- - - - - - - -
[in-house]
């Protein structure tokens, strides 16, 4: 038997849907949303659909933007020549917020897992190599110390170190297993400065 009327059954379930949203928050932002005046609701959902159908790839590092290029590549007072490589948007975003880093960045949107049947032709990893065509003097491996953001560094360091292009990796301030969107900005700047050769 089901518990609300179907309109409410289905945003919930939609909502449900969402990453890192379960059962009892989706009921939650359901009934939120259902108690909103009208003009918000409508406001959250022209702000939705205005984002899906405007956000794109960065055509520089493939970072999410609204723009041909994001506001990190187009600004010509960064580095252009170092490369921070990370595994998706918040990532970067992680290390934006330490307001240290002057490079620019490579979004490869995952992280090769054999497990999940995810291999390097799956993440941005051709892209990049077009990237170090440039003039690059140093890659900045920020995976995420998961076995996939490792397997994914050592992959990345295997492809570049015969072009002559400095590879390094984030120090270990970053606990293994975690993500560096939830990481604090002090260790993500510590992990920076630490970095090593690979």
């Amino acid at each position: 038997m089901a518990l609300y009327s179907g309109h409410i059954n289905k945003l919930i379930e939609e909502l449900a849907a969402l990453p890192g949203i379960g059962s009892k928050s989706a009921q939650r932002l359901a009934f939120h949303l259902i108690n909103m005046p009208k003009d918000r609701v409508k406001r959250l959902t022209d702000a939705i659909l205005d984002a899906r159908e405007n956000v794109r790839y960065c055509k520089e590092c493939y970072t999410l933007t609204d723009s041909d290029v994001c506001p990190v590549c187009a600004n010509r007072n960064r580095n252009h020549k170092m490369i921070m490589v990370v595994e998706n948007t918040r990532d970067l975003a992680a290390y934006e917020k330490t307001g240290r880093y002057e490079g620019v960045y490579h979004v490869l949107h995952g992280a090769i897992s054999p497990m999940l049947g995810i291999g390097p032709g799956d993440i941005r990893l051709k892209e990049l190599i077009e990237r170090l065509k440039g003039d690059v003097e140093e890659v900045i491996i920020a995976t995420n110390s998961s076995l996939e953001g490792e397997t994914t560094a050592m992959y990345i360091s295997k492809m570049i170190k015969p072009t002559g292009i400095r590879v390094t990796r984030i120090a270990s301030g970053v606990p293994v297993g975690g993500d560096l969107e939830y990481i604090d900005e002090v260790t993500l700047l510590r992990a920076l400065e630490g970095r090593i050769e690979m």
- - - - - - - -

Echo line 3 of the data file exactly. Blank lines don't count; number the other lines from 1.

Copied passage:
């Amino acid at each position: 038997m089901a518990l609300y009327s179907g309109h409410i059954n289905k945003l919930i379930e939609e909502l449900a849907a969402l990453p890192g949203i379960g059962s009892k928050s989706a009921q939650r932002l359901a009934f939120h949303l259902i108690n909103m005046p009208k003009d918000r609701v409508k406001r959250l959902t022209d702000a939705i659909l205005d984002a899906r159908e405007n956000v794109r790839y960065c055509k520089e590092c493939y970072t999410l933007t609204d723009s041909d290029v994001c506001p990190v590549c187009a600004n010509r007072n960064r580095n252009h020549k170092m490369i921070m490589v990370v595994e998706n948007t918040r990532d970067l975003a992680a290390y934006e917020k330490t307001g240290r880093y002057e490079g620019v960045y490579h979004v490869l949107h995952g992280a090769i897992s054999p497990m999940l049947g995810i291999g390097p032709g799956d993440i941005r990893l051709k892209e990049l190599i077009e990237r170090l065509k440039g003039d690059v003097e140093e890659v900045i491996i920020a995976t995420n110390s998961s076995l996939e953001g490792e397997t994914t560094a050592m992959y990345i360091s295997k492809m570049i170190k015969p072009t002559g292009i400095r590879v390094t990796r984030i120090a270990s301030g970053v606990p293994v297993g975690g993500d560096l969107e939830y990481i604090d900005e002090v260790t993500l700047l510590r992990a920076l400065e630490g970095r090593i050769e690979m």